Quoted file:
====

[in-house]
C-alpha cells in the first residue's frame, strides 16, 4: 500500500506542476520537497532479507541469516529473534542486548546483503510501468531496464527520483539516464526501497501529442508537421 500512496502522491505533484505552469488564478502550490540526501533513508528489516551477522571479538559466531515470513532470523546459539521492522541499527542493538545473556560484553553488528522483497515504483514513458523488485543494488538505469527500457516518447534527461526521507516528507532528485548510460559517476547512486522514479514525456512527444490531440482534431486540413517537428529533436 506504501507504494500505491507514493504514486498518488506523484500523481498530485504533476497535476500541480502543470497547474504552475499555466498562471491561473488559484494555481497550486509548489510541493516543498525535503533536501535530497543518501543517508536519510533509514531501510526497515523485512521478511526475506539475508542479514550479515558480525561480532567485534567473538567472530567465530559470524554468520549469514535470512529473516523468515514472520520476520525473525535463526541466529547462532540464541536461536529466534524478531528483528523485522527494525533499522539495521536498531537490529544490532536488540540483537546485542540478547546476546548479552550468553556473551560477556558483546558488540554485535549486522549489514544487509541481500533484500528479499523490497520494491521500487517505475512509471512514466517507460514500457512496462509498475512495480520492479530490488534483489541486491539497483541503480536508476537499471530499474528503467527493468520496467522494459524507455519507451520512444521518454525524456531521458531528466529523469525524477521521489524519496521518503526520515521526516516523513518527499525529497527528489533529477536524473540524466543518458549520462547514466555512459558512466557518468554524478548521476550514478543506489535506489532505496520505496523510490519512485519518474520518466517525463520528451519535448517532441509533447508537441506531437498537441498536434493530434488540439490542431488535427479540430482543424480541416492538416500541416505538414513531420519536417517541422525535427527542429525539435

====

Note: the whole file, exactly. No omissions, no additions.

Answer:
[in-house]
C-alpha cells in the first residue's frame, strides 16, 4: 500500500506542476520537497532479507541469516529473534542486548546483503510501468531496464527520483539516464526501497501529442508537421 500512496502522491505533484505552469488564478502550490540526501533513508528489516551477522571479538559466531515470513532470523546459539521492522541499527542493538545473556560484553553488528522483497515504483514513458523488485543494488538505469527500457516518447534527461526521507516528507532528485548510460559517476547512486522514479514525456512527444490531440482534431486540413517537428529533436 506504501507504494500505491507514493504514486498518488506523484500523481498530485504533476497535476500541480502543470497547474504552475499555466498562471491561473488559484494555481497550486509548489510541493516543498525535503533536501535530497543518501543517508536519510533509514531501510526497515523485512521478511526475506539475508542479514550479515558480525561480532567485534567473538567472530567465530559470524554468520549469514535470512529473516523468515514472520520476520525473525535463526541466529547462532540464541536461536529466534524478531528483528523485522527494525533499522539495521536498531537490529544490532536488540540483537546485542540478547546476546548479552550468553556473551560477556558483546558488540554485535549486522549489514544487509541481500533484500528479499523490497520494491521500487517505475512509471512514466517507460514500457512496462509498475512495480520492479530490488534483489541486491539497483541503480536508476537499471530499474528503467527493468520496467522494459524507455519507451520512444521518454525524456531521458531528466529523469525524477521521489524519496521518503526520515521526516516523513518527499525529497527528489533529477536524473540524466543518458549520462547514466555512459558512466557518468554524478548521476550514478543506489535506489532505496520505496523510490519512485519518474520518466517525463520528451519535448517532441509533447508537441506531437498537441498536434493530434488540439490542431488535427479540430482543424480541416492538416500541416505538414513531420519536417517541422525535427527542429525539435